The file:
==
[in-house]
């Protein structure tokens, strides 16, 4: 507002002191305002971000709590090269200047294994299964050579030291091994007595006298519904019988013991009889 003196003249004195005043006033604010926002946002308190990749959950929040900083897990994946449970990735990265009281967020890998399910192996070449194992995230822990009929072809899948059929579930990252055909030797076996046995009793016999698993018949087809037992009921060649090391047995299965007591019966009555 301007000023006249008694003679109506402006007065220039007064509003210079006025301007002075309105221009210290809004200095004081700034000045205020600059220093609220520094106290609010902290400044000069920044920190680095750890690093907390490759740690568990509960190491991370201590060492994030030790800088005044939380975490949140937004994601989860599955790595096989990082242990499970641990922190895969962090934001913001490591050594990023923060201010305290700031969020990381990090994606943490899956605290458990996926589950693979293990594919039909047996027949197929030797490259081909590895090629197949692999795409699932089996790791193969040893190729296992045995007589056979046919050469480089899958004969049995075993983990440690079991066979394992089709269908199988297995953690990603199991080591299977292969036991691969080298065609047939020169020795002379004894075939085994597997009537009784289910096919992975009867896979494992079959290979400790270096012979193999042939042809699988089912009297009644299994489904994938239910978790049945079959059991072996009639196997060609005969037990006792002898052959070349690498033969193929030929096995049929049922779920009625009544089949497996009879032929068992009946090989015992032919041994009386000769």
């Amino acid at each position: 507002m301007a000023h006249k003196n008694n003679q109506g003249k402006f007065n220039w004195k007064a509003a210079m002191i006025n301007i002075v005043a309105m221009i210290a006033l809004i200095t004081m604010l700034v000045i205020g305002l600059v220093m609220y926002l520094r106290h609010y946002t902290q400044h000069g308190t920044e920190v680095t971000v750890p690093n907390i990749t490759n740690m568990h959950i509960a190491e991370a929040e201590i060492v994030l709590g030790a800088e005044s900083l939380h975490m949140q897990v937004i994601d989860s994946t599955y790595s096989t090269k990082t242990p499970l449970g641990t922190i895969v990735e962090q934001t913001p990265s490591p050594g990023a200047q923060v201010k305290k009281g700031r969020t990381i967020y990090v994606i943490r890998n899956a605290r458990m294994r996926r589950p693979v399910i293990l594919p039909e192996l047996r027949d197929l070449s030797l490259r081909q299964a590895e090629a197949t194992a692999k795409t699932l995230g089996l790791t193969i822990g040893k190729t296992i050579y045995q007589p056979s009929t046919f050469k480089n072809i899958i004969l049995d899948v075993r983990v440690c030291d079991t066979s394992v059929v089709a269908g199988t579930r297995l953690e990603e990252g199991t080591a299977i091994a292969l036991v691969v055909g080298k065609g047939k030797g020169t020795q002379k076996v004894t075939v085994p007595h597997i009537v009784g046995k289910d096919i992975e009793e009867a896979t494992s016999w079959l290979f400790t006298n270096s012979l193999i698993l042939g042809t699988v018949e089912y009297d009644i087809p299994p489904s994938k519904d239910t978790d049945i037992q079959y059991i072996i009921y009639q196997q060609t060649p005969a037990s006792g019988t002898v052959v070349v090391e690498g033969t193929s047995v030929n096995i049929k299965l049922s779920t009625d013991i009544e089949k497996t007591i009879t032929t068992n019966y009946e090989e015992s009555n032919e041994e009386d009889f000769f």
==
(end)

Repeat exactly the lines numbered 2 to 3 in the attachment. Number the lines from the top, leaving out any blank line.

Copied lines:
């Protein structure tokens, strides 16, 4: 507002002191305002971000709590090269200047294994299964050579030291091994007595006298519904019988013991009889 003196003249004195005043006033604010926002946002308190990749959950929040900083897990994946449970990735990265009281967020890998399910192996070449194992995230822990009929072809899948059929579930990252055909030797076996046995009793016999698993018949087809037992009921060649090391047995299965007591019966009555 301007000023006249008694003679109506402006007065220039007064509003210079006025301007002075309105221009210290809004200095004081700034000045205020600059220093609220520094106290609010902290400044000069920044920190680095750890690093907390490759740690568990509960190491991370201590060492994030030790800088005044939380975490949140937004994601989860599955790595096989990082242990499970641990922190895969962090934001913001490591050594990023923060201010305290700031969020990381990090994606943490899956605290458990996926589950693979293990594919039909047996027949197929030797490259081909590895090629197949692999795409699932089996790791193969040893190729296992045995007589056979046919050469480089899958004969049995075993983990440690079991066979394992089709269908199988297995953690990603199991080591299977292969036991691969080298065609047939020169020795002379004894075939085994597997009537009784289910096919992975009867896979494992079959290979400790270096012979193999042939042809699988089912009297009644299994489904994938239910978790049945079959059991072996009639196997060609005969037990006792002898052959070349690498033969193929030929096995049929049922779920009625009544089949497996009879032929068992009946090989015992032919041994009386000769």
């Amino acid at each position: 507002m301007a000023h006249k003196n008694n003679q109506g003249k402006f007065n220039w004195k007064a509003a210079m002191i006025n301007i002075v005043a309105m221009i210290a006033l809004i200095t004081m604010l700034v000045i205020g305002l600059v220093m609220y926002l520094r106290h609010y946002t902290q400044h000069g308190t920044e920190v680095t971000v750890p690093n907390i990749t490759n740690m568990h959950i509960a190491e991370a929040e201590i060492v994030l709590g030790a800088e005044s900083l939380h975490m949140q897990v937004i994601d989860s994946t599955y790595s096989t090269k990082t242990p499970l449970g641990t922190i895969v990735e962090q934001t913001p990265s490591p050594g990023a200047q923060v201010k305290k009281g700031r969020t990381i967020y990090v994606i943490r890998n899956a605290r458990m294994r996926r589950p693979v399910i293990l594919p039909e192996l047996r027949d197929l070449s030797l490259r081909q299964a590895e090629a197949t194992a692999k795409t699932l995230g089996l790791t193969i822990g040893k190729t296992i050579y045995q007589p056979s009929t046919f050469k480089n072809i899958i004969l049995d899948v075993r983990v440690c030291d079991t066979s394992v059929v089709a269908g199988t579930r297995l953690e990603e990252g199991t080591a299977i091994a292969l036991v691969v055909g080298k065609g047939k030797g020169t020795q002379k076996v004894t075939v085994p007595h597997i009537v009784g046995k289910d096919i992975e009793e009867a896979t494992s016999w079959l290979f400790t006298n270096s012979l193999i698993l042939g042809t699988v018949e089912y009297d009644i087809p299994p489904s994938k519904d239910t978790d049945i037992q079959y059991i072996i009921y009639q196997q060609t060649p005969a037990s006792g019988t002898v052959v070349v090391e690498g033969t193929s047995v030929n096995i049929k299965l049922s779920t009625d013991i009544e089949k497996t007591i009879t032929t068992n019966y009946e090989e015992s009555n032919e041994e009386d009889f000769f």